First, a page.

The complete history of Blood and Black Lace has become an exercise in frustration for many horror fans. The original U.S. prints and first VHS video (from Media Home Entertainment) were trimmed, with the opening murder of Isabella lacking a few brutal seconds of her tree bashing. More significantly, the bathtub murder near the climax of the film was missing several shots of Claude Dantes in a see-through bra, floating dead in the tub as blood begins to seep from her wrists. The Japanese laserdisc was likewise edited but at least letterboxed (a little overzealously at 1.85:1), fairly colorful,and containing the beautiful original European opening titles shot by Bava himself (under the Six Women for a Murderer title). Sinister Cinema released a semi-letterboxed edition on VHS containing the full bathtub murder but taken from a touch-and-go print littered with scratches and speckles. Then came the Roan edition on laserdisc, which included the amusing opening U.S. credits (from Filmation) in very poor shape, with warbly sound, but restored the first murder. Unfortunately the bathtub murder was still cut, causing a severe jump cut as the killer'smask is removed, not to mention a gash in the music; considering that this is arguably the most famous scene in the film (and immortalized uncut in the opening credits of Pedro Almodovar's Matador), this oversight was galling.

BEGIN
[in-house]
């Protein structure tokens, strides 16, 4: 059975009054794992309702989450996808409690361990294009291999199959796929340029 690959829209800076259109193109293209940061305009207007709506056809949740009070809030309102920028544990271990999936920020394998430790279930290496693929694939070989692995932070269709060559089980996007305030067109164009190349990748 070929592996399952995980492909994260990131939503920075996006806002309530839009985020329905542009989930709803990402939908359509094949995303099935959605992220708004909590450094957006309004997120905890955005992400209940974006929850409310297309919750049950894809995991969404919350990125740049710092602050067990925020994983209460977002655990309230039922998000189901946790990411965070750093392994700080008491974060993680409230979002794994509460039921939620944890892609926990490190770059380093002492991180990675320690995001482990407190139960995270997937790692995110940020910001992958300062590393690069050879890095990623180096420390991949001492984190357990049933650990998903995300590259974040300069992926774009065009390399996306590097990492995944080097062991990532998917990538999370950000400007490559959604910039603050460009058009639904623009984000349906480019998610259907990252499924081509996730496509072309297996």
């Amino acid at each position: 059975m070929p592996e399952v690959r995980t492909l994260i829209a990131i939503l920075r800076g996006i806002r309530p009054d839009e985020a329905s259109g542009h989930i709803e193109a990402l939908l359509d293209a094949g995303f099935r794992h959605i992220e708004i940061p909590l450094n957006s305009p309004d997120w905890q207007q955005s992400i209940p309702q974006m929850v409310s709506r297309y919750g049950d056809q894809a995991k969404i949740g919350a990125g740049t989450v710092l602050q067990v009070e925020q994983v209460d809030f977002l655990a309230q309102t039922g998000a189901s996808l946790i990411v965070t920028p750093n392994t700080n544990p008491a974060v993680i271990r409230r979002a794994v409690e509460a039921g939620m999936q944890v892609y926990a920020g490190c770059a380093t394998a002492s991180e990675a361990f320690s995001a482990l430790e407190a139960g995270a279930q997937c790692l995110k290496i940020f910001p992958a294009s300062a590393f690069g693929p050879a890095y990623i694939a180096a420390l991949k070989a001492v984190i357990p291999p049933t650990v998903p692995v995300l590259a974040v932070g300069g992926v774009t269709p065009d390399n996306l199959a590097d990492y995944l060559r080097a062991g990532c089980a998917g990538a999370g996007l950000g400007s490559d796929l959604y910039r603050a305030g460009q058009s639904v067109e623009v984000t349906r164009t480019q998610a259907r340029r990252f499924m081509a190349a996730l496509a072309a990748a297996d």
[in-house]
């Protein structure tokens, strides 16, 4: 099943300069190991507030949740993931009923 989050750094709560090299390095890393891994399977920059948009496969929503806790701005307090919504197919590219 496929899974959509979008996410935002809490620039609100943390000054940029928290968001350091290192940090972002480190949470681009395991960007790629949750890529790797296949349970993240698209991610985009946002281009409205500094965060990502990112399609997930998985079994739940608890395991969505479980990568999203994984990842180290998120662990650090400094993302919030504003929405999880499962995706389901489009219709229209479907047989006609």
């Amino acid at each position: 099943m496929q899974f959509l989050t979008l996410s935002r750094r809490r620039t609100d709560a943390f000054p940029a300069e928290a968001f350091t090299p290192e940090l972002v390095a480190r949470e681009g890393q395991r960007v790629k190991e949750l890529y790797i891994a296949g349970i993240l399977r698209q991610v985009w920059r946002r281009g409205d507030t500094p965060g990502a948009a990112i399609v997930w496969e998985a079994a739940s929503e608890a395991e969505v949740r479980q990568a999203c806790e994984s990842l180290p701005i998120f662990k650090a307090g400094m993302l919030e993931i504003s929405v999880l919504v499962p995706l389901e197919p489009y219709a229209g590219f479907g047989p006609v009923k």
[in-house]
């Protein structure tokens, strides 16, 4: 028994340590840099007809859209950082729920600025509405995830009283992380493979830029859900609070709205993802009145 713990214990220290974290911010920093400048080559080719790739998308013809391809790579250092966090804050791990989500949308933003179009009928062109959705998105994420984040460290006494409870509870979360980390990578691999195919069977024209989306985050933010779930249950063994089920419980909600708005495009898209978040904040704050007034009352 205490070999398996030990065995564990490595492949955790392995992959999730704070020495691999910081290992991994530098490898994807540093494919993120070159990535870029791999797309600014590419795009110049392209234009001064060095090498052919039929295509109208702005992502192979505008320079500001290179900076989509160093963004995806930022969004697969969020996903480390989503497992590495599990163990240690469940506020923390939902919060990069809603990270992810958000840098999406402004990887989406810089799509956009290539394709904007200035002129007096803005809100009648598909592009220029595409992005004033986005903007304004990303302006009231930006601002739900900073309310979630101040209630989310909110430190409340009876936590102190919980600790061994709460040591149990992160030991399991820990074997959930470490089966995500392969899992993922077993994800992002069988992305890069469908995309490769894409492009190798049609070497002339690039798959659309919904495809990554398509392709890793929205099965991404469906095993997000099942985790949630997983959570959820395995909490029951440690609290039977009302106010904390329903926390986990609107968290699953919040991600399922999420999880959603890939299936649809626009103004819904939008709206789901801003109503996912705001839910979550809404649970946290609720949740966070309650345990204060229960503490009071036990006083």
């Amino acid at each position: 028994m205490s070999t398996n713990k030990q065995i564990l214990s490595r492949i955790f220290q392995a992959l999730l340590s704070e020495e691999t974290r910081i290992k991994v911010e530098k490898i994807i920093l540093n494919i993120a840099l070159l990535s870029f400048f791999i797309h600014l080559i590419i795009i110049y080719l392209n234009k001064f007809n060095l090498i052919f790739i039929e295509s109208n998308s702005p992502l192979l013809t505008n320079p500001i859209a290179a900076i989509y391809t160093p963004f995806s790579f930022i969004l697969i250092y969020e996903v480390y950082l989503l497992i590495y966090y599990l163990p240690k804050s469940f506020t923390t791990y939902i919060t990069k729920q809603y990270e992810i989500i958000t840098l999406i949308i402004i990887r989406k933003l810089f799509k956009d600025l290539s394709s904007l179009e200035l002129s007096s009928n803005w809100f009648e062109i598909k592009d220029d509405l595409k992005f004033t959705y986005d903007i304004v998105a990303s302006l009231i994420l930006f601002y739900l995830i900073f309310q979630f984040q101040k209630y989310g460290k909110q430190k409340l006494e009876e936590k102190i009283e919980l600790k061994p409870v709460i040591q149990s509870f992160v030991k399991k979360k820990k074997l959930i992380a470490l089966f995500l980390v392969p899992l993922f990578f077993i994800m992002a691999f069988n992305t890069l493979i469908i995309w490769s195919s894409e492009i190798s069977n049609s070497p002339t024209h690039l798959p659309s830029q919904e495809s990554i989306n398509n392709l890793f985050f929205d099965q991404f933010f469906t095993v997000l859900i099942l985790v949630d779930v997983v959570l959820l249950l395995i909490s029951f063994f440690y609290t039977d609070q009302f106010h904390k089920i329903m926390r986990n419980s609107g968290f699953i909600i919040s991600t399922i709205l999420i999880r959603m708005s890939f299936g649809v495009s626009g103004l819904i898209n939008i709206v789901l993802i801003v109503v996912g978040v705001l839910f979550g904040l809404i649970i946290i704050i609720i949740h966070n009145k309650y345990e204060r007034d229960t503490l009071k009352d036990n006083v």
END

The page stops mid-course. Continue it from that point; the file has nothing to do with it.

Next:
VCI's DVD rectifies all of these problems, using a beautiful letterboxed transfer prepared for Australian television and grafting on the European credits (along with a mercifully tasteful video-generatedtitle card), which are in slightly inferior condition but still quite watchable.The transfer boasts gorgeous saturated colors and generally good black levels which only become slightly unstable in a couple of scenes duringthe first reel. The disc includes the original English dialogue track as well as the Italian and French tracks, with optional English subtitles translated from the Italian (which makes for some very interesting comparisons).Video Watchdog's Tim Lucas provides a commentary very much in thevein of his previous work on the Black Sunday disc; scholarly but never dull, he packs in a tremendous amount of information accumulated from decades of research, including biographical trivia, filming anecdotes,and aesthetic observations guaranteed to enhance one's appreciation of the film. The DVD also includes the original U.S. trailer, as well as virtuallyidentical French and Italian trailers, bonus trailers for Erik the Conquerorand the French trailer for The Whip and the Body, as well as a video interview of Cameron Mitchell by David Del Valle (carried over from theRoan laser) and a video interview with Mary Arden. The factual information in the Mitchell interview is highly questionable-- Mitchell claims to have made six films for Mario Bava and refers to his filmmaking son as"Umberto" instead of Lamberto. Other goodies include a gallery of photos and promotional art, an isolated soundtrack presentation of four tracks from the original rare Italian vinyl release, and the alternate American credits.